Skagway, Alaska

You would think after swimming through seas of people in India, that I wouldn’t be so unnerved by large amounts of people, but I guess I wasn’t excepting to feel that way in Alaska. Because it is rather unnerving to see 10,000 people descend on a small town of 1,000 people in a matter of hours.


Because that’s what happens in Skagway, Alaska. This SE small tourist driven town, physically wedged between 6,000+ ft mountains comes to life for 4 months of the year. All year, residents and local transplants work to get their town in tip top shape to accommodate the daily floods of people. Skagway is a popular stop for cruise ships in the summer. It’s deep roots of the 1898 Alaskan Gold Rush fuels the tourists. It’s often referred to as the “Gateway of the Klondike” due to the proximity of Canada’s Yukon Territory. During our stay we were able to take a vintage parlor train along part of this route, but you’ll have to check the Laughten Glacier entry for more information about that.


First, how to got there:

Skagway is only serviced by boats or small air crafts, so we had to stop in Juneau before taking a small plane to Skagway. We thought about taking a plane one way and a ferry another, but the ferry was 7+ hours (vs. 45 min flight) and the schedule did’t work with our Seattle flights. The costs difference was only $15-$20 so given our tight schedule we opted for the flights. Otherwise, I’ve heard one of the best ways to see Alaska is from a ferry.

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To give you an idea of how small Skagway is, Ryan left his truck for us at the airport, unlocked, WITH the keys inside!

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I guess it’s probably because there is only way out of Skagway in a car and a car theif wouldn’t be able to get very far.FullSizeRender (9)

This map is my FAVORITE. Ryan made it for us and it was waiting for us in the cup holder. Please note the police station location and the note. Ryan is the best. haha.

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I wish I had taken a photo of the waves of people compared to the tiny town but it overwhelmed me and didn’t exactly inspire any photography. Chris and I mostly stayed hidden in a restaurant or the Red Onion Saloon, and as soon as 5 p.m. rolled around (when most boats departed) the town quickly became a ghost town. It was incredible. Eerily silent compared to giant tour buses and masses of people everywhere you turned.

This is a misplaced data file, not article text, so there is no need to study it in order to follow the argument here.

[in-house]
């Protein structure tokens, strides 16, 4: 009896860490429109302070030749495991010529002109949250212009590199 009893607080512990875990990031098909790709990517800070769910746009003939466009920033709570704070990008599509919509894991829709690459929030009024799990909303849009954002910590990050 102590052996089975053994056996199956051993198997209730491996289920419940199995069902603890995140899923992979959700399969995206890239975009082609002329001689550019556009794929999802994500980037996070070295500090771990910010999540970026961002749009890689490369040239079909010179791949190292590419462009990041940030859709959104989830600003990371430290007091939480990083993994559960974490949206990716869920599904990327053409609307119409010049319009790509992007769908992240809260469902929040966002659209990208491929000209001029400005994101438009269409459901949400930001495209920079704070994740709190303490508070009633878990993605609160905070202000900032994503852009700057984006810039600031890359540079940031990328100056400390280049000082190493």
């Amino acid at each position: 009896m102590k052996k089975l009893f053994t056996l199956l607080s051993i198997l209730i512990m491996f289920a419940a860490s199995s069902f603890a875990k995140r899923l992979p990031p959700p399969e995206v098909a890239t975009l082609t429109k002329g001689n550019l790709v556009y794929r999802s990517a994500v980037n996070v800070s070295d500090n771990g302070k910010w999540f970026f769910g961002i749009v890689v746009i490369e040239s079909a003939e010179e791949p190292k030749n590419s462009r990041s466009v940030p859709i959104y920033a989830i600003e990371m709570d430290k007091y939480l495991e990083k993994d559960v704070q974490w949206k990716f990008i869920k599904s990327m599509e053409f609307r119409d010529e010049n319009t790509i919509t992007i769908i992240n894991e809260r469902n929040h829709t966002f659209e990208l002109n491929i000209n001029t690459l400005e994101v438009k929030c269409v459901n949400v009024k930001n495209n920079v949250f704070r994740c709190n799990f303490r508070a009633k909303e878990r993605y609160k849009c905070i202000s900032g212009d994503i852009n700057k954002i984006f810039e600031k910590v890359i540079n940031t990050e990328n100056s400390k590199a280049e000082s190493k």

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Bed of flowers haha get it?

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Skagway has its charms, such as the Red Onion Saloon, which is one of the biggest tourist attractions. The Red Onion saloon has been around since 1897 and very much a part of life during the gold rush as a thriving brothel. Nowadays you can find saloon staff dressed in period costumes, and Madames will take you upstairs…for a museum tour. πŸ™‚

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We didn’t go for a tour, but the enjoyed some bar time. Paintings of former madames of the saloon hang above the bar and includes modern day staff as well. The details and historical charm of the place doesn’t disappoint, despite the amount of crazy tourists. I couldn’t help but notice the amazing corsets the women wore, and Jess (who happens to work at the ROS) told me that a local woman in town makes them.

You don’t need to pretend to go back in time in Skagway though, step into the Elks Lodge, and you’ll be able to drink and play in an era your parents or grandparents grew up in. As a fraternal member only organization, Elks Lodge is a place you can only go to as a member or as a guest. And being a member can be an intense process, as there are interviews and such. I don’t know much about it, but Ryan happened to be a member so lucky for us we were able to hang out. There you can find reasonably priced drinks (like $2?), and a separate bowling alley! We signed up one night to play and had the hold place to ourselves. It felt like we were stepping back into the 70’s. We even had to keep track of our score by hand…which is turns out, none of us knew how to do it correctly and we had to look it up.

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Skagway life reminded me a little bit of life in Cupramontana. There were tricks to getting items shipped, and resources were pretty limited. The only grocery store in town was mostly stocked with non perishable food and produce and fresh meat came at a premium, and wasn’t always the best. Jess and Ryan have been living in Skagway for the past 7 years and as avid foodies, they learned the tricks of the trade to getting quality groceries…with an adjusted menu. This included ordering their meats from Blue Valley.

So speaking of food, let’s talk about my food highlightΒ in Skagway. πŸ™‚

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